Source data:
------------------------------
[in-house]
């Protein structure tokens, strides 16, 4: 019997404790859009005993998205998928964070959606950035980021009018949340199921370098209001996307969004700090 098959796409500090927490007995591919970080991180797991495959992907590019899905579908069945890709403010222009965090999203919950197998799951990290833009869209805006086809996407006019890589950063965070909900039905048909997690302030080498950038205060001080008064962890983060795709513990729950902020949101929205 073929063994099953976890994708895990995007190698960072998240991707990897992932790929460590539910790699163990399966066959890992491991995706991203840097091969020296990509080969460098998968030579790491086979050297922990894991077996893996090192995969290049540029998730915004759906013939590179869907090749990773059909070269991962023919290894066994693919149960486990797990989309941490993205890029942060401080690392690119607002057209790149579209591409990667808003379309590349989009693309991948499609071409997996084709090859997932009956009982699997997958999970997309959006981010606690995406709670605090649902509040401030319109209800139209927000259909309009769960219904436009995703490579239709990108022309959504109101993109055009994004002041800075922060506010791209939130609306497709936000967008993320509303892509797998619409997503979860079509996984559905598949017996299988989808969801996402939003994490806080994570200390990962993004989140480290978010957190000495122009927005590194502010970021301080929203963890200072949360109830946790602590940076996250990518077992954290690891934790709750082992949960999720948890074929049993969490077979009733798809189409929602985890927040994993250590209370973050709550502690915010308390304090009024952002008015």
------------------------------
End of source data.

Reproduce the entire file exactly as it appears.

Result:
[in-house]
């Protein structure tokens, strides 16, 4: 019997404790859009005993998205998928964070959606950035980021009018949340199921370098209001996307969004700090 098959796409500090927490007995591919970080991180797991495959992907590019899905579908069945890709403010222009965090999203919950197998799951990290833009869209805006086809996407006019890589950063965070909900039905048909997690302030080498950038205060001080008064962890983060795709513990729950902020949101929205 073929063994099953976890994708895990995007190698960072998240991707990897992932790929460590539910790699163990399966066959890992491991995706991203840097091969020296990509080969460098998968030579790491086979050297922990894991077996893996090192995969290049540029998730915004759906013939590179869907090749990773059909070269991962023919290894066994693919149960486990797990989309941490993205890029942060401080690392690119607002057209790149579209591409990667808003379309590349989009693309991948499609071409997996084709090859997932009956009982699997997958999970997309959006981010606690995406709670605090649902509040401030319109209800139209927000259909309009769960219904436009995703490579239709990108022309959504109101993109055009994004002041800075922060506010791209939130609306497709936000967008993320509303892509797998619409997503979860079509996984559905598949017996299988989808969801996402939003994490806080994570200390990962993004989140480290978010957190000495122009927005590194502010970021301080929203963890200072949360109830946790602590940076996250990518077992954290690891934790709750082992949960999720948890074929049993969490077979009733798809189409929602985890927040994993250590209370973050709550502690915010308390304090009024952002008015």